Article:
FIG. 24 is a decibel plot of |1−H.P|, also known as a Noise Transfer Function or NTF. From this, we deduce that errors in the audio range 0-20 kHz are reduced substantially, errors in the ultrasonic region 20 kHz-90 kHz approximately are increased by up to 20 dB, and errors above 90 kHz are not significantly affected. At 20 kHz, errors are reduced by 9.3 dB, to be compared with the estimate of 1.1 dB given previously for the H of equation 5 that does not incorporate prediction.
In practice, it may be preferred to limit the maximum gain of H much more severely than shown in FIG. 22 in order to provide stability that is more robust with respect to differences between P and S, and also to limit the maximum error amplification in the ultrasonic region. These advantages are at the expense of a smaller reduction of errors in the range 0-20 kHz.
The transfer function P includes the response of the decimation filter, which has so far been assumed to be approximately flat over the frequency range 0-fs_{PWM}/2. However, there is freedom to adjust this response, and with suitable adjustment, M (equation 4) may be close to unity so the choice H=M^{−1 }would result in an H that is also close to unity, in which case the filter H may be omitted entirely.
Low Delay Correction Unit LDC
The filter H allows the small-signal loop transfer function to be adjusted to achieve the desired compromise between overall stability and effectiveness of feedback over the operating frequency range of, for example, 0-20 kHz. However, the transfer function of the pulse width modulator varies in response to large signals, as shown in FIG. 2. Depending on the desired amount of feedback, this variation may be significant in reducing the feedback at high signal excursions, and it is the function of the optional correction unit LDC to provide partial compensation for this effect. A design of LDC adapted to double-edged pulse width modulation is shown in FIG. 25.
In FIG. 25, the signal y is fed through a nonlinear function generator to form P(y), which is subtracted from y to furnish output signal x and also fed back though a filter with transfer function 5/2.z^{−1}−2.z^{−2}+2^{−3}/2. The LDC unit feeds the pulse width modulator in FIG. 3, and the assumed scaling for x is that x=0 corresponds to a pulse of length zero length while x=1 corresponds to a pulse of length 100% of the switching period (1/fs_{PWM}).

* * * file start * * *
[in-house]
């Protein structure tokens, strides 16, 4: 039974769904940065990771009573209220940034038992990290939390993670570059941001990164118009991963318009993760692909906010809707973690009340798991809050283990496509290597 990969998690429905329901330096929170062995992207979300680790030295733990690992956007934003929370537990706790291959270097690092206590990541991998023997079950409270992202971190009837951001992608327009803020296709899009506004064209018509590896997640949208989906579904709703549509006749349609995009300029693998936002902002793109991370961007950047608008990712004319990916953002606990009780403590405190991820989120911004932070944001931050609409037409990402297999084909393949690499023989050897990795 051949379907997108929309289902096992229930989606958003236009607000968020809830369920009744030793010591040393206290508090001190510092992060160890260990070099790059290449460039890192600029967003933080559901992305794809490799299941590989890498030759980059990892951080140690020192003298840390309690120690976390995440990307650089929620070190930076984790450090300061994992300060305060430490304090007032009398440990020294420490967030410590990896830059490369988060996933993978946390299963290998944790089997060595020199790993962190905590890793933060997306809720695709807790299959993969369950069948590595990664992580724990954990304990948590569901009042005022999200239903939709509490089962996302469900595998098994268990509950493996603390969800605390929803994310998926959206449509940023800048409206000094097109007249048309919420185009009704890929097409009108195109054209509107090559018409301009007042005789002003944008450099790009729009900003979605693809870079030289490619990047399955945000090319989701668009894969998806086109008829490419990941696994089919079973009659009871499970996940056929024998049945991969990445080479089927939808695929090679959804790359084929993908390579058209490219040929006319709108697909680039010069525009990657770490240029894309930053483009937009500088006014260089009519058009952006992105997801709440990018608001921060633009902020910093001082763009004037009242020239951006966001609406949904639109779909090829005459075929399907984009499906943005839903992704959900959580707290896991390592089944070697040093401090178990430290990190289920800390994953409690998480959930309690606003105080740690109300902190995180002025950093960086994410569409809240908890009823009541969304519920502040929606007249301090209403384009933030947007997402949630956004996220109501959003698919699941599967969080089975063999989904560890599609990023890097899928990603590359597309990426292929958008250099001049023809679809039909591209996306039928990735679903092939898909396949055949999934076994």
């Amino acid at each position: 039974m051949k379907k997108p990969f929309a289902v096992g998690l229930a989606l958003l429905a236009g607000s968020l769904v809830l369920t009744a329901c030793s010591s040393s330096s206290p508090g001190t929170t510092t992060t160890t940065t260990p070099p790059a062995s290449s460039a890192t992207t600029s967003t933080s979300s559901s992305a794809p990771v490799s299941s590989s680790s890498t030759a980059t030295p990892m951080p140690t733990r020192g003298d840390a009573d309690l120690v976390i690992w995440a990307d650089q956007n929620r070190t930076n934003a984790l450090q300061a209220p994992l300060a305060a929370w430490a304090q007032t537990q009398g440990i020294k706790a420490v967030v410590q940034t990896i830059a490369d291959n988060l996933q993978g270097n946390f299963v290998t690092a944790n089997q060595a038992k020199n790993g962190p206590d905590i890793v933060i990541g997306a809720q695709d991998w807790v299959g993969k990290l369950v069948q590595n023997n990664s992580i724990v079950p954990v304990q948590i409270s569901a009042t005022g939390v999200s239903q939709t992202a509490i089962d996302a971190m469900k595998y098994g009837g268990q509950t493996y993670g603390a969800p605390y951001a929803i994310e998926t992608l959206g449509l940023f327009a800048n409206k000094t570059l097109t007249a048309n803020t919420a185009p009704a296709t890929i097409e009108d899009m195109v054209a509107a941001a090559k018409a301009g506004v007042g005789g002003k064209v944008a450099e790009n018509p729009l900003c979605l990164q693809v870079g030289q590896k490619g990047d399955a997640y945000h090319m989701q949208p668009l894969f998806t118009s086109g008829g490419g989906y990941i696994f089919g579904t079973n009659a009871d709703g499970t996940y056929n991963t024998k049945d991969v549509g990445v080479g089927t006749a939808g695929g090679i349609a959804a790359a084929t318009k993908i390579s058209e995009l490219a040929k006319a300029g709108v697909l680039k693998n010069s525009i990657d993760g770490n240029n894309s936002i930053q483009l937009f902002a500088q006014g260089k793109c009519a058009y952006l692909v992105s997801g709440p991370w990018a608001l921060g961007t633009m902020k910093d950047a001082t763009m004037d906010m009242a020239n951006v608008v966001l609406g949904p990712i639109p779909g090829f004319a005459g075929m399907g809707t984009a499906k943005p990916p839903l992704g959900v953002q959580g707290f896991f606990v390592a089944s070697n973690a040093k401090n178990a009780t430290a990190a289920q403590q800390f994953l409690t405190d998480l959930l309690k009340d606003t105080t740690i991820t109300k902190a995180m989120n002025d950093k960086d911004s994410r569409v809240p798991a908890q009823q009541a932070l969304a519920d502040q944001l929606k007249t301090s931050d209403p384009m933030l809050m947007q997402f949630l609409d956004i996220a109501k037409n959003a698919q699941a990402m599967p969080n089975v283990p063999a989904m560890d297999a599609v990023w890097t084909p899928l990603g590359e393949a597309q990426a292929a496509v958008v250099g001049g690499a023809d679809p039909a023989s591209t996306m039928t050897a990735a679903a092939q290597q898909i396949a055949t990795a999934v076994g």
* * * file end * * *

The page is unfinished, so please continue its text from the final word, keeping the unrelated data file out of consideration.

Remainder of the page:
Based on the model in FIG. 13, It can be shown that:
P(y)=y^{3}/12
sufficiently models the non-linearity, while perhaps slightly better is:
P(y)=0.08251487120y^{3}−0.01495088616y^{5}
The clip unit in FIG. 25 is provided to prevent out-of-range input signals from sending the feedback loop contained within FIG. 25 into persistent oscillation. A clipper operating at levels of ±0.125 would be satisfactory in the position shown.
The small signal amplitude response of FIG. 25, with P(y)=y^{3}/12, is plotted for pulse lengths equal to 0%, 50% and 100% of the switching period in FIG. 26. In each case, the response is minimum phase. When combined with the PWM nonlinearity of FIG. 2, the result is flat over the operating frequency range 0-20 kHz to a high degree of accuracy. For pulse lengths other than zero, the response of LDC must start to rise over this range to combat the droop shown in FIG. 2. However, for symmetrical double-edge modulation, the nonlinearity of FIG. 2 is phaseless, so the rising amplitude response must not be accompanied by a phase advance. The constant phase response is achieved to a reasonable degree of accuracy by making the amplitude response fall at higher frequencies, as shown in FIG. 26.
In addition to maintaining feedback effectiveness at high signal levels, the LDC unit provides another benefit. Without the LDC unit, ultrasonic noise originating from the ADC and injected via H into the main signal path, could intermodulate with itself in the nonlinearity of the pulse width modulator and produce intermodulation products within the audio band. This phenomenon has been discussed in 4 in relation to noise produced by a noise shaper. The corrector of FIG. 25 substantially compensates, within the operating frequency range, products generated by wideband or aliased ADC noise intermodulating with itself. The corrector is unable to correct products generated by intermodulation of noise from the noise shaper shown in FIG. 3.
Predistortion
In the prior art, feedback usually attempts to improve the linearity of a device such as an amplifier. However, feedback according to the present invention does not try directly to impose linear behavior, but rather to reduce the deviation from the behavior of a simulator. More precisely, referring to FIG. 3, the feedback attempts to achieve:
m_{feedback enabled}=s_{feedback disabled} Equation 7
over the operating frequency range, where m is the output of the measurement path and s is the output of the simulator. In the discussion that follows, we shall assume that equation 7 holds exactly.
The predistortion unit in FIG. 3 receives an input signal i and is designed to invert nonlinear aspects of the combination of LDC and S. It is assumed that the noise shaper can be disregarded in a large-signal analysis. Thus, the predistortion unit provides a corrected signal c such that, over the operating frequency range and with feedback disabled, the simulator output s closely follows a linearly filtered version of i. Hence by equation 7, when feedback is enabled, m will closely follow a linearly filtered version of i.